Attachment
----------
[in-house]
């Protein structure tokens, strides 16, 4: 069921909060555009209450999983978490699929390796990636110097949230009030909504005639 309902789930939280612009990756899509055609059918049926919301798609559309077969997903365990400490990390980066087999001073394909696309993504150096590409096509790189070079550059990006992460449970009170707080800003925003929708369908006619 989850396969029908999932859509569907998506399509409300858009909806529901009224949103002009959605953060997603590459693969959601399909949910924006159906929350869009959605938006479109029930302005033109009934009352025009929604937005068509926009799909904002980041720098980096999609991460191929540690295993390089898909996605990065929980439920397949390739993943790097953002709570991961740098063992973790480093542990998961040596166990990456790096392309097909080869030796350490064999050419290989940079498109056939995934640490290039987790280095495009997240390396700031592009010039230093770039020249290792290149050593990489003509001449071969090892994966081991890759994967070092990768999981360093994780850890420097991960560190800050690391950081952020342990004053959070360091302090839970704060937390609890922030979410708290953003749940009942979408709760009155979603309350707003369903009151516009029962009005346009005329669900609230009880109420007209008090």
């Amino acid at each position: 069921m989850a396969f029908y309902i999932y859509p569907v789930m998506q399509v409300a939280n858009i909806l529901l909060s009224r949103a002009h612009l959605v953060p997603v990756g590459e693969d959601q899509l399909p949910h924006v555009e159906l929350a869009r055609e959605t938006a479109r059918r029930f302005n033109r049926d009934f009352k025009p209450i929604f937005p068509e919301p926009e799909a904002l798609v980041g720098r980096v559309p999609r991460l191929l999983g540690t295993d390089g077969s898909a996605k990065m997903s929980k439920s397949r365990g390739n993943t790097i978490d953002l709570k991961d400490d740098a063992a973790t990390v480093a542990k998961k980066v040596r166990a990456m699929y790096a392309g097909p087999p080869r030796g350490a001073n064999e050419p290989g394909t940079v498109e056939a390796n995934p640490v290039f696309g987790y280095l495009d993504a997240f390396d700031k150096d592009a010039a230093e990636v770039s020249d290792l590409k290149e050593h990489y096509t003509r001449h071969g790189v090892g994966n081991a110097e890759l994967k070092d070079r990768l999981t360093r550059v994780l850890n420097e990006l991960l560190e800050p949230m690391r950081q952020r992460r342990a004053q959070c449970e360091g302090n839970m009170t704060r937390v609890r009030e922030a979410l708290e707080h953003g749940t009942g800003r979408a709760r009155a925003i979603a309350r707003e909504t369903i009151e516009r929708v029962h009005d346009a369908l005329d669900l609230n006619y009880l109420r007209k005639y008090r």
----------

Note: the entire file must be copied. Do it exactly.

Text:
[in-house]
């Protein structure tokens, strides 16, 4: 069921909060555009209450999983978490699929390796990636110097949230009030909504005639 309902789930939280612009990756899509055609059918049926919301798609559309077969997903365990400490990390980066087999001073394909696309993504150096590409096509790189070079550059990006992460449970009170707080800003925003929708369908006619 989850396969029908999932859509569907998506399509409300858009909806529901009224949103002009959605953060997603590459693969959601399909949910924006159906929350869009959605938006479109029930302005033109009934009352025009929604937005068509926009799909904002980041720098980096999609991460191929540690295993390089898909996605990065929980439920397949390739993943790097953002709570991961740098063992973790480093542990998961040596166990990456790096392309097909080869030796350490064999050419290989940079498109056939995934640490290039987790280095495009997240390396700031592009010039230093770039020249290792290149050593990489003509001449071969090892994966081991890759994967070092990768999981360093994780850890420097991960560190800050690391950081952020342990004053959070360091302090839970704060937390609890922030979410708290953003749940009942979408709760009155979603309350707003369903009151516009029962009005346009005329669900609230009880109420007209008090």
């Amino acid at each position: 069921m989850a396969f029908y309902i999932y859509p569907v789930m998506q399509v409300a939280n858009i909806l529901l909060s009224r949103a002009h612009l959605v953060p997603v990756g590459e693969d959601q899509l399909p949910h924006v555009e159906l929350a869009r055609e959605t938006a479109r059918r029930f302005n033109r049926d009934f009352k025009p209450i929604f937005p068509e919301p926009e799909a904002l798609v980041g720098r980096v559309p999609r991460l191929l999983g540690t295993d390089g077969s898909a996605k990065m997903s929980k439920s397949r365990g390739n993943t790097i978490d953002l709570k991961d400490d740098a063992a973790t990390v480093a542990k998961k980066v040596r166990a990456m699929y790096a392309g097909p087999p080869r030796g350490a001073n064999e050419p290989g394909t940079v498109e056939a390796n995934p640490v290039f696309g987790y280095l495009d993504a997240f390396d700031k150096d592009a010039a230093e990636v770039s020249d290792l590409k290149e050593h990489y096509t003509r001449h071969g790189v090892g994966n081991a110097e890759l994967k070092d070079r990768l999981t360093r550059v994780l850890n420097e990006l991960l560190e800050p949230m690391r950081q952020r992460r342990a004053q959070c449970e360091g302090n839970m009170t704060r937390v609890r009030e922030a979410l708290e707080h953003g749940t009942g800003r979408a709760r009155a925003i979603a309350r707003e909504t369903i009151e516009r929708v029962h009005d346009a369908l005329d669900l609230n006619y009880l109420r007209k005639y008090r």